This week I read two of David Mitchell’s books, The Bone Clocks and Black Swan Green. The Bone Clocks is an epic speculative fantasy covering about sixty years and the entire globe, plus at least one alternate dimension—so, closer to the experience of reading Cloud Atlas—while Black Swan Green is a subtle (for Mitchell) coming-of-age story set in a single village during a single year. (The jacket copy invokes The Catcher in the Rye.) I’d read Cloud Atlas previously, but now I’m able to have a much higher appreciation for Mitchell’s habit of reusing characters from book to book—having a major character from one novel make a cameo in another, turning up older or younger or sadder or more triumphant than we’d seen them in their own story.
I found this technique enormously satisfying as a reader on a number of levels. For one thing, it just feels authentic—isn’t this the way we experience life, more and more as we age, running in to people we never expected to see again (or else their friends and relatives) in a diversity of contexts? It also makes reading Mitchell’s novels feel like trainspotting, a cumulative, gamified activity—how many repeat characters can you spot? It connects his novels in a kind of worldbuilding shorthand—it’s that much easier to accept the terms of a new novel when we have a familiar guide. Mitchell himself describes the experience of encountering Falstaff in The Merry Wives of Windsor after meeting him in Henry IV: “We have history, you and me. I know where you’re from.”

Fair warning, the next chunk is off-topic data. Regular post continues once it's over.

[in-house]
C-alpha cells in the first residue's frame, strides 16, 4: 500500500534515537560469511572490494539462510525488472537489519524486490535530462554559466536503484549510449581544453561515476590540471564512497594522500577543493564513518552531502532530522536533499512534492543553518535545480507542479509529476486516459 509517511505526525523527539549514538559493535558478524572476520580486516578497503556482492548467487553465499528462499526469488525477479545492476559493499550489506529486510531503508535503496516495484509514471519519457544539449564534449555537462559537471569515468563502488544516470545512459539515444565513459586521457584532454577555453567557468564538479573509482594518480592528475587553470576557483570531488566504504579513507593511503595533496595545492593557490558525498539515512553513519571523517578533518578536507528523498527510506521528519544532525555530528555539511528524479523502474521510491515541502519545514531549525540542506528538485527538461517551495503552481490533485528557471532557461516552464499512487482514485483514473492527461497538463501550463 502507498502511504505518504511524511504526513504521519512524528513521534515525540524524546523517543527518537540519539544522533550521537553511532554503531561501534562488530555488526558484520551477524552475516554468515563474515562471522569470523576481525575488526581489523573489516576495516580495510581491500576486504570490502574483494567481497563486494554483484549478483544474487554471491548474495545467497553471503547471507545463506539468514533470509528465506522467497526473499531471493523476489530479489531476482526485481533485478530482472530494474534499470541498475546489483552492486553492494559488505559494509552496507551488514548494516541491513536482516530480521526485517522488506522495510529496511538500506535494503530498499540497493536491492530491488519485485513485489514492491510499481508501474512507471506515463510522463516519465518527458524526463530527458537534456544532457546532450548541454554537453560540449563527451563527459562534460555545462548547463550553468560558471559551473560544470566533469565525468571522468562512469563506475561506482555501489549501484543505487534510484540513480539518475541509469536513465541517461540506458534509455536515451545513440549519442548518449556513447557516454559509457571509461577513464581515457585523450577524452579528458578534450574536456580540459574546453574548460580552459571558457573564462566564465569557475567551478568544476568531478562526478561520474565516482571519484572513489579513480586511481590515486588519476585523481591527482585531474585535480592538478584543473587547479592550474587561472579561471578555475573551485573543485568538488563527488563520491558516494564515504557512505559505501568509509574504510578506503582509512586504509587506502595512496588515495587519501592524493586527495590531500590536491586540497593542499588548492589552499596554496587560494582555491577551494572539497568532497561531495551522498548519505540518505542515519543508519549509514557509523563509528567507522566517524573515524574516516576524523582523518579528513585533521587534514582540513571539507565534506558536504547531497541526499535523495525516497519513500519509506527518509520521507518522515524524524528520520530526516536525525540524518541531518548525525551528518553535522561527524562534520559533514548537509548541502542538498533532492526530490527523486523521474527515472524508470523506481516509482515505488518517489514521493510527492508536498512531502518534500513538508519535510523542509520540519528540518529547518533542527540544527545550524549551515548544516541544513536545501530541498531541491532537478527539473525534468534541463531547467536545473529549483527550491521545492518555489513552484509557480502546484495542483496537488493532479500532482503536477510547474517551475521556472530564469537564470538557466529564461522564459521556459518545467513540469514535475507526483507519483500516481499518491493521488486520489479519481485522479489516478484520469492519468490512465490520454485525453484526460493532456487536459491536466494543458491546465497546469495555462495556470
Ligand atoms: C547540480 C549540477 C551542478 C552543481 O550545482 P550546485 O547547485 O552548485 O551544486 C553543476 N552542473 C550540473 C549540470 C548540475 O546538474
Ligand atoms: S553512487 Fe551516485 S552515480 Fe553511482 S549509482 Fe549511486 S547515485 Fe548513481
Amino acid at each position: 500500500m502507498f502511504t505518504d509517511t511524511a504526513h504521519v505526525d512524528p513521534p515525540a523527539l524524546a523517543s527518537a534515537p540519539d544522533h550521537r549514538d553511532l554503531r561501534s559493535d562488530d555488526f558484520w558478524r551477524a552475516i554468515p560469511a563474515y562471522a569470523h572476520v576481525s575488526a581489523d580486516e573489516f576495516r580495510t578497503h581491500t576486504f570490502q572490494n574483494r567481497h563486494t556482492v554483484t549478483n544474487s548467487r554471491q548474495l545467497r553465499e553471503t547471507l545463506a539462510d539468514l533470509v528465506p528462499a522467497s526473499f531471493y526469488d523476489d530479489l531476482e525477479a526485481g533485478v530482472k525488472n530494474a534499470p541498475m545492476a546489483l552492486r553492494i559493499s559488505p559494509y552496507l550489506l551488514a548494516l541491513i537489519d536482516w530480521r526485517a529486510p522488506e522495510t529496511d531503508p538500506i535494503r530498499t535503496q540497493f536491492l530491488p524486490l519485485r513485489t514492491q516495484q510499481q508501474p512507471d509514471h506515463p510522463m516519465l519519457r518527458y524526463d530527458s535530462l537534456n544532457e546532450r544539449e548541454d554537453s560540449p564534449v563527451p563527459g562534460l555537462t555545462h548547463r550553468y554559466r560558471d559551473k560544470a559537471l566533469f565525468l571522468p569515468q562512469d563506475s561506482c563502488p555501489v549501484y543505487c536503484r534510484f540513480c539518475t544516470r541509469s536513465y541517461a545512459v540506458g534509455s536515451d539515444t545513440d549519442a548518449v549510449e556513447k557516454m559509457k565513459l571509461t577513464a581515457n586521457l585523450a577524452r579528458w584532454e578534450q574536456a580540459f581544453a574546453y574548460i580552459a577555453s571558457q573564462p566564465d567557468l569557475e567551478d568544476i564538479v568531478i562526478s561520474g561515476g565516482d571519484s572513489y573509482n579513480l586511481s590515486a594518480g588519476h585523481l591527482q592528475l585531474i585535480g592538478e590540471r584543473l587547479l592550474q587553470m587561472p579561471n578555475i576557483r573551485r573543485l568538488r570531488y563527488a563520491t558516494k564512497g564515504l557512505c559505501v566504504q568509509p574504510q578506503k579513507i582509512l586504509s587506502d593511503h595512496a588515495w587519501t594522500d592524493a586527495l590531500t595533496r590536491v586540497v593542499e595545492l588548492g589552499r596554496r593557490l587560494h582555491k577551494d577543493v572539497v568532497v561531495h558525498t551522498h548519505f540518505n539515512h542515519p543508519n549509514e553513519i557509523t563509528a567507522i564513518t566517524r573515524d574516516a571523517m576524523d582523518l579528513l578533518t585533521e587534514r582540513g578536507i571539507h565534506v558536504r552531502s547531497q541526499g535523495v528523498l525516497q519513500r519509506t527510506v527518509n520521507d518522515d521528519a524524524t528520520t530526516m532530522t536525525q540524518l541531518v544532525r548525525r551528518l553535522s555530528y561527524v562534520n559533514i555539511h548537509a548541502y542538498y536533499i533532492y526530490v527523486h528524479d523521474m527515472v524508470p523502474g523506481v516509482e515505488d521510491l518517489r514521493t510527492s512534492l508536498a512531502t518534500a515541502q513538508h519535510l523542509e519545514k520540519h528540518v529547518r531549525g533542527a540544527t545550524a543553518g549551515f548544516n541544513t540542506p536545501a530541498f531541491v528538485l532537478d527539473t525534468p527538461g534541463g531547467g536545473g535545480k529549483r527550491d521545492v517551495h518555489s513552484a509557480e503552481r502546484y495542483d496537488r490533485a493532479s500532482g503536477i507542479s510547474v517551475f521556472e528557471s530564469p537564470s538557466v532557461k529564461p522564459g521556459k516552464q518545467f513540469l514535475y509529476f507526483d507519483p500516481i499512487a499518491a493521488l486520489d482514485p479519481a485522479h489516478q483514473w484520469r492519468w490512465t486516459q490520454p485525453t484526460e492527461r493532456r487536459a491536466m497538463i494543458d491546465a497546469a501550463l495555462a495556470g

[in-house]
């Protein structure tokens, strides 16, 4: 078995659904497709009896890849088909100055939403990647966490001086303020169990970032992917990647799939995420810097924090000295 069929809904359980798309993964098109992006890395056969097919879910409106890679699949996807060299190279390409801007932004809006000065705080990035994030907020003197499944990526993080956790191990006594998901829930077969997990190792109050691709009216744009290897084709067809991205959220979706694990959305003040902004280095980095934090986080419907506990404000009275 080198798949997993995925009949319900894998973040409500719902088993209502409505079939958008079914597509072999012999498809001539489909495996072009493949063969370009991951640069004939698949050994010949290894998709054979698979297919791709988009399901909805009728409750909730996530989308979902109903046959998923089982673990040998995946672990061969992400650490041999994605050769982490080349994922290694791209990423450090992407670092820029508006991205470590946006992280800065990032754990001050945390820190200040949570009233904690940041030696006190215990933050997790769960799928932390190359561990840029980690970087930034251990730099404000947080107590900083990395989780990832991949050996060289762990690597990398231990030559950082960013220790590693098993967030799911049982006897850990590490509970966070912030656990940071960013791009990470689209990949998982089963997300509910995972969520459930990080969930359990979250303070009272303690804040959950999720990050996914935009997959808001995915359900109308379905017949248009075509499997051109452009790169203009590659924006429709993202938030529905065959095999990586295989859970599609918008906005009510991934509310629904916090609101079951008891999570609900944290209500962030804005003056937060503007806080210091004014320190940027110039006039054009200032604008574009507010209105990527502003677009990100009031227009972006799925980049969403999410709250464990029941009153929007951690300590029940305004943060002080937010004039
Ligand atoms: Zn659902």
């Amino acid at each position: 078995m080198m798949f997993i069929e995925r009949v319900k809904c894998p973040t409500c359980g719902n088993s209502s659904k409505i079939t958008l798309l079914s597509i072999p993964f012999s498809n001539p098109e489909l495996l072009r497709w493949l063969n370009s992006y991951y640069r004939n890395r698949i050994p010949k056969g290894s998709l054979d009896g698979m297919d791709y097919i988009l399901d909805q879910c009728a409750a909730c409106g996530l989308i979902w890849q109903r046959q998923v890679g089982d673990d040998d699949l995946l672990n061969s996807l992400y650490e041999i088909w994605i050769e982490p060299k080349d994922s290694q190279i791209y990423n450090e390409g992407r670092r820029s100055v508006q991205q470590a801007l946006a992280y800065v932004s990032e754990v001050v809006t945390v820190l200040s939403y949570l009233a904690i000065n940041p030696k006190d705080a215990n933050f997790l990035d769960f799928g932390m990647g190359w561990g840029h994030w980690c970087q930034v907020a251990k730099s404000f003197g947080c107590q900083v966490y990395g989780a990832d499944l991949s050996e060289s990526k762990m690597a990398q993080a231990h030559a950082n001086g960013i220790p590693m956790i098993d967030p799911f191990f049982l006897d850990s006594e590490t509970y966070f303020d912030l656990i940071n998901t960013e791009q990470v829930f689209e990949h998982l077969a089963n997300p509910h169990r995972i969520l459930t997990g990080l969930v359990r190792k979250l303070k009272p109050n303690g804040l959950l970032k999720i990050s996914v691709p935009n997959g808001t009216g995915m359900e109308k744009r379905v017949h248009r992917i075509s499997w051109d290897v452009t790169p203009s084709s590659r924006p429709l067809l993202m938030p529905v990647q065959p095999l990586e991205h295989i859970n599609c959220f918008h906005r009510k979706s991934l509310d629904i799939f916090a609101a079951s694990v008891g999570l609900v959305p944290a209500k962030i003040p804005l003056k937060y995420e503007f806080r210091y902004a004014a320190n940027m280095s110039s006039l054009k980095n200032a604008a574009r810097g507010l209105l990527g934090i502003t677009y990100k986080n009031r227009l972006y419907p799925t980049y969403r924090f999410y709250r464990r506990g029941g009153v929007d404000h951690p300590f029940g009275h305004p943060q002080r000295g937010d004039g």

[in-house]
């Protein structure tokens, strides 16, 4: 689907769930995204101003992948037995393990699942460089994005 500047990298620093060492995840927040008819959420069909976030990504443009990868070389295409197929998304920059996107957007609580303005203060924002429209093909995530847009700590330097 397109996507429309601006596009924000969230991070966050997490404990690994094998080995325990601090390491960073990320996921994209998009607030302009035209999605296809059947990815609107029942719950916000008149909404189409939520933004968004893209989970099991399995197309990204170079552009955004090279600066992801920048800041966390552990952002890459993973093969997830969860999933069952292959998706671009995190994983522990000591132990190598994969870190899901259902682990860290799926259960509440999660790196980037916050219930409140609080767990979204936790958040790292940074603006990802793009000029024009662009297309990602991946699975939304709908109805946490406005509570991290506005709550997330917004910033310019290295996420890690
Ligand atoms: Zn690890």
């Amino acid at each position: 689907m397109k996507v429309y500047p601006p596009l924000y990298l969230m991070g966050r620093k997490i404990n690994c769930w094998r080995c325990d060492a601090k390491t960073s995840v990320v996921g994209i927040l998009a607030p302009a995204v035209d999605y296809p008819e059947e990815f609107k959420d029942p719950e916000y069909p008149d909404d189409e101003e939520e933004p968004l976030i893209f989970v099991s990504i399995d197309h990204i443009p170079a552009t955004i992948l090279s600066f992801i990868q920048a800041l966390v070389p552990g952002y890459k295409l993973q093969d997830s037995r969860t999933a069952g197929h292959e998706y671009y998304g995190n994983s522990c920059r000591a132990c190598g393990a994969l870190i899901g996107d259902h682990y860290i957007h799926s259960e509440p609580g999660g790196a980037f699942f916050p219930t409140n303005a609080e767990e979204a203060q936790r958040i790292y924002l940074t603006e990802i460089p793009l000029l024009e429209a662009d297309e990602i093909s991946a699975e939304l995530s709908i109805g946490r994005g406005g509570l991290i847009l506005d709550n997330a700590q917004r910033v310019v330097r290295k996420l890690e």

My first thought after finishing The Bone Clocks and Black Swan Green was that the conceit of recycled characters popping up in multiple works is in harmony with Mitchell’s speculative, semi-fantastical genre. He writes about immortality and reincarnation, about the secret magical bones of the unsuspecting world. His novels unfold slowly and reward rereading—indeed, I think some can only be fully understood by rereading. It makes a bedrock-level sense that an author who writes about an infinitely complex and infinitely connected world would write novels that infiltrate one another this way. This also lets him make every book magical—even Black Swan Green, which stands alone as a straightforward slice of bildungsroman realism, is tinged fantastic by the appearance of Hugo Lamb as the narrator’s cousin and Eva van Outryve de Crommelynck as his tutor. We know from Cloud Atlas and The Bone Clocks that these characters exist in literally magical worlds—that Lamb, now merely shoplifting cigarettes and beating the high score on a village arcade game, will eventually be decanting souls into Black Wine to maintain his ill-gotten immortality. By his very appearance in Black Swan Green, innocuous as it seems, Lamb declares its universe a shared one and thus utterly changes the world of the book.
It all seems very sci-fi, and very modern—it reminds me a bit of transmedia storytelling, like a literary version of a franchise begun in a comic book, continued in a movie series, and finished in a choose-your-own-ending video game. But, as Mitchell is the first to point out, he is far from the first to use this technique of character recycling. Mitchell tipped his hat to Shakespeare; I’m put most in mind of Faulkner and his parallel, self-referencing portraits of Yoknapatawpha County. I’m left pondering whether Mitchell is old-fashioned and/or Faulkner prescient; whether this means I’d call The Sound and the Fury a kind of science fiction. Maybe playing with genre and character is always fantastic; maybe every daring book is speculative fiction.